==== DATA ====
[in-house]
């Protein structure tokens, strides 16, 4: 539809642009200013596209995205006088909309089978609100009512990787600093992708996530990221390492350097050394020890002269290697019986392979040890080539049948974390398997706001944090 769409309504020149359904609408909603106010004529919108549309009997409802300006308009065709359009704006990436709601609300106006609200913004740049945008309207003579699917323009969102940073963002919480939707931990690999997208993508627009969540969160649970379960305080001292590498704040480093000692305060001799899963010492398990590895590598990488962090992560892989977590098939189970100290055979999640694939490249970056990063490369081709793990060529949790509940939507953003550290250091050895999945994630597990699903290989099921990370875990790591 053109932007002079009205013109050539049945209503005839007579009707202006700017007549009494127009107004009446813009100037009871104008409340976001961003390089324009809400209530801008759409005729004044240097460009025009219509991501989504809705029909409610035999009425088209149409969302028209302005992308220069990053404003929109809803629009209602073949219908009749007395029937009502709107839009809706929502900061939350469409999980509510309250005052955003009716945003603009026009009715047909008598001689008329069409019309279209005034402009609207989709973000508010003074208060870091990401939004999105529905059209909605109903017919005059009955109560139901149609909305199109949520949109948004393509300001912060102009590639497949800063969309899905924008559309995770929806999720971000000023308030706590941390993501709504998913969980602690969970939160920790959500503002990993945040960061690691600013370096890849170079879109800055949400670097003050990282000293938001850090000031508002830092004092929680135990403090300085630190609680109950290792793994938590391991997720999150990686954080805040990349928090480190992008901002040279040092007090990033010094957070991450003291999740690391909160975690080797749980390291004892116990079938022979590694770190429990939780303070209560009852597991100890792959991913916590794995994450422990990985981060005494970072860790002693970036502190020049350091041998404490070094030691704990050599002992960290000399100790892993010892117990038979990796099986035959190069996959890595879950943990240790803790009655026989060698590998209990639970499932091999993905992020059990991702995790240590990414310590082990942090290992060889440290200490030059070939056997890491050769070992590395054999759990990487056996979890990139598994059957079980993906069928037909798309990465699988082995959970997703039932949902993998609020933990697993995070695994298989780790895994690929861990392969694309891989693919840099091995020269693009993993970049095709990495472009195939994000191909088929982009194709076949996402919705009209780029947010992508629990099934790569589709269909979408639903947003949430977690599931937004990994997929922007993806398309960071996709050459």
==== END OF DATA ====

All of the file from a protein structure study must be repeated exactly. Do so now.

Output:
[in-house]
């Protein structure tokens, strides 16, 4: 539809642009200013596209995205006088909309089978609100009512990787600093992708996530990221390492350097050394020890002269290697019986392979040890080539049948974390398997706001944090 769409309504020149359904609408909603106010004529919108549309009997409802300006308009065709359009704006990436709601609300106006609200913004740049945008309207003579699917323009969102940073963002919480939707931990690999997208993508627009969540969160649970379960305080001292590498704040480093000692305060001799899963010492398990590895590598990488962090992560892989977590098939189970100290055979999640694939490249970056990063490369081709793990060529949790509940939507953003550290250091050895999945994630597990699903290989099921990370875990790591 053109932007002079009205013109050539049945209503005839007579009707202006700017007549009494127009107004009446813009100037009871104008409340976001961003390089324009809400209530801008759409005729004044240097460009025009219509991501989504809705029909409610035999009425088209149409969302028209302005992308220069990053404003929109809803629009209602073949219908009749007395029937009502709107839009809706929502900061939350469409999980509510309250005052955003009716945003603009026009009715047909008598001689008329069409019309279209005034402009609207989709973000508010003074208060870091990401939004999105529905059209909605109903017919005059009955109560139901149609909305199109949520949109948004393509300001912060102009590639497949800063969309899905924008559309995770929806999720971000000023308030706590941390993501709504998913969980602690969970939160920790959500503002990993945040960061690691600013370096890849170079879109800055949400670097003050990282000293938001850090000031508002830092004092929680135990403090300085630190609680109950290792793994938590391991997720999150990686954080805040990349928090480190992008901002040279040092007090990033010094957070991450003291999740690391909160975690080797749980390291004892116990079938022979590694770190429990939780303070209560009852597991100890792959991913916590794995994450422990990985981060005494970072860790002693970036502190020049350091041998404490070094030691704990050599002992960290000399100790892993010892117990038979990796099986035959190069996959890595879950943990240790803790009655026989060698590998209990639970499932091999993905992020059990991702995790240590990414310590082990942090290992060889440290200490030059070939056997890491050769070992590395054999759990990487056996979890990139598994059957079980993906069928037909798309990465699988082995959970997703039932949902993998609020933990697993995070695994298989780790895994690929861990392969694309891989693919840099091995020269693009993993970049095709990495472009195939994000191909088929982009194709076949996402919705009209780029947010992508629990099934790569589709269909979408639903947003949430977690599931937004990994997929922007993806398309960071996709050459």